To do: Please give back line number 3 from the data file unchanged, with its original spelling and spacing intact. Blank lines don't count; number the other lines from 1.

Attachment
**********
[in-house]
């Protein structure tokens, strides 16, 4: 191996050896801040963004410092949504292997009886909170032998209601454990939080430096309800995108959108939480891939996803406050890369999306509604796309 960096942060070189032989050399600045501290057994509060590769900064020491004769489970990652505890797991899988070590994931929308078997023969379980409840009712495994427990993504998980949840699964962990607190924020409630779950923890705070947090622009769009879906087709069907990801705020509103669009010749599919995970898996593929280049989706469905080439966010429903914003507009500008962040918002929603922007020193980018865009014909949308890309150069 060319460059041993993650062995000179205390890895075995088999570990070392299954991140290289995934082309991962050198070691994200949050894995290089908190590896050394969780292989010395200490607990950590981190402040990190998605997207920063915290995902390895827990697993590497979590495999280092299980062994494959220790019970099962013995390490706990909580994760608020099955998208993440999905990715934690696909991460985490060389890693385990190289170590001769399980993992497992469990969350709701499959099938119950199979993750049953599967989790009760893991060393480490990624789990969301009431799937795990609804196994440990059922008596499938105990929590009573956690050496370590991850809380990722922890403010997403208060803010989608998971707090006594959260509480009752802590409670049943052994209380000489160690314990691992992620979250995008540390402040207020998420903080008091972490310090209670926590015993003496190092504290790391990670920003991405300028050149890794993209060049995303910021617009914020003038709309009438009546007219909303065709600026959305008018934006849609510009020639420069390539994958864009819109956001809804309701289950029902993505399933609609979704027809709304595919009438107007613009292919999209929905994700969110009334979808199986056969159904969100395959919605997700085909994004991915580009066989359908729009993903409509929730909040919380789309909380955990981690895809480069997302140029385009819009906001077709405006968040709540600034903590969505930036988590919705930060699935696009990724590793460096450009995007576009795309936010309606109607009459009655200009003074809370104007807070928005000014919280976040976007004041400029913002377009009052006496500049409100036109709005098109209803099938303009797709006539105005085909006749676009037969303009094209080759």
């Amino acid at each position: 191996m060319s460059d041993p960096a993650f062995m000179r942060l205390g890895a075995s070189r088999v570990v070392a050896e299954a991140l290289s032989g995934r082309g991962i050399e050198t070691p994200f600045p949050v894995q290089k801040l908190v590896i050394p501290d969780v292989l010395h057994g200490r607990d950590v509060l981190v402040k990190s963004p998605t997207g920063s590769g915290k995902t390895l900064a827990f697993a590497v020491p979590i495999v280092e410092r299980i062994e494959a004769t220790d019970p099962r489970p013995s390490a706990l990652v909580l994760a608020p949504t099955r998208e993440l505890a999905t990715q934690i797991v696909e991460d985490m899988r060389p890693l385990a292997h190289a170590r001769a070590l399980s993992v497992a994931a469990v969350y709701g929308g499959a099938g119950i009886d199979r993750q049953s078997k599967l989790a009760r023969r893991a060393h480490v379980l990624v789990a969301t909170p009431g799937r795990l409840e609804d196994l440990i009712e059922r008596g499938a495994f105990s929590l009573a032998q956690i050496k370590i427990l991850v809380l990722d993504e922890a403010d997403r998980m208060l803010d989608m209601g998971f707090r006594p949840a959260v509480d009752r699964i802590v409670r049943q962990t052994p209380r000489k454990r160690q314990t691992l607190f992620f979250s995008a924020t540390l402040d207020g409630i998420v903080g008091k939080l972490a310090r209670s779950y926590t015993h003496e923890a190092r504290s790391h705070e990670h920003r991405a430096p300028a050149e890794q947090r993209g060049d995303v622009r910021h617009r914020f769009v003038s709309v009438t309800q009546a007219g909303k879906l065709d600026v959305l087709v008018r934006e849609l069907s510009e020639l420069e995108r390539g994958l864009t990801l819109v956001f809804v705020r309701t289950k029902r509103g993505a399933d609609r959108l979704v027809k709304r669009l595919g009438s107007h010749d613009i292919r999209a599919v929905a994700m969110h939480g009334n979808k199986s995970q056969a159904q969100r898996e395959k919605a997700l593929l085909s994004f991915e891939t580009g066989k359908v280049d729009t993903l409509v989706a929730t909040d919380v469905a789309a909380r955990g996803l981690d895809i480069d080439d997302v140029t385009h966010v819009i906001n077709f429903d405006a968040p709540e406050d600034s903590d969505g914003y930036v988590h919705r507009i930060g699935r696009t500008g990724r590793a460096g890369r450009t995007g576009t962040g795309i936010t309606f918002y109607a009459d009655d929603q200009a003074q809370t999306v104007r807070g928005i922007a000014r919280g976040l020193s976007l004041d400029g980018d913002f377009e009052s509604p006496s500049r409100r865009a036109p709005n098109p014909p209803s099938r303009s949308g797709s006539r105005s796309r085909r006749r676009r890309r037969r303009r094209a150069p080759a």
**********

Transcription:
């Amino acid at each position: 191996m060319s460059d041993p960096a993650f062995m000179r942060l205390g890895a075995s070189r088999v570990v070392a050896e299954a991140l290289s032989g995934r082309g991962i050399e050198t070691p994200f600045p949050v894995q290089k801040l908190v590896i050394p501290d969780v292989l010395h057994g200490r607990d950590v509060l981190v402040k990190s963004p998605t997207g920063s590769g915290k995902t390895l900064a827990f697993a590497v020491p979590i495999v280092e410092r299980i062994e494959a004769t220790d019970p099962r489970p013995s390490a706990l990652v909580l994760a608020p949504t099955r998208e993440l505890a999905t990715q934690i797991v696909e991460d985490m899988r060389p890693l385990a292997h190289a170590r001769a070590l399980s993992v497992a994931a469990v969350y709701g929308g499959a099938g119950i009886d199979r993750q049953s078997k599967l989790a009760r023969r893991a060393h480490v379980l990624v789990a969301t909170p009431g799937r795990l409840e609804d196994l440990i009712e059922r008596g499938a495994f105990s929590l009573a032998q956690i050496k370590i427990l991850v809380l990722d993504e922890a403010d997403r998980m208060l803010d989608m209601g998971f707090r006594p949840a959260v509480d009752r699964i802590v409670r049943q962990t052994p209380r000489k454990r160690q314990t691992l607190f992620f979250s995008a924020t540390l402040d207020g409630i998420v903080g008091k939080l972490a310090r209670s779950y926590t015993h003496e923890a190092r504290s790391h705070e990670h920003r991405a430096p300028a050149e890794q947090r993209g060049d995303v622009r910021h617009r914020f769009v003038s709309v009438t309800q009546a007219g909303k879906l065709d600026v959305l087709v008018r934006e849609l069907s510009e020639l420069e995108r390539g994958l864009t990801l819109v956001f809804v705020r309701t289950k029902r509103g993505a399933d609609r959108l979704v027809k709304r669009l595919g009438s107007h010749d613009i292919r999209a599919v929905a994700m969110h939480g009334n979808k199986s995970q056969a159904q969100r898996e395959k919605a997700l593929l085909s994004f991915e891939t580009g066989k359908v280049d729009t993903l409509v989706a929730t909040d919380v469905a789309a909380r955990g996803l981690d895809i480069d080439d997302v140029t385009h966010v819009i906001n077709f429903d405006a968040p709540e406050d600034s903590d969505g914003y930036v988590h919705r507009i930060g699935r696009t500008g990724r590793a460096g890369r450009t995007g576009t962040g795309i936010t309606f918002y109607a009459d009655d929603q200009a003074q809370t999306v104007r807070g928005i922007a000014r919280g976040l020193s976007l004041d400029g980018d913002f377009e009052s509604p006496s500049r409100r865009a036109p709005n098109p014909p209803s099938r303009s949308g797709s006539r105005s796309r085909r006749r676009r890309r037969r303009r094209a150069p080759a």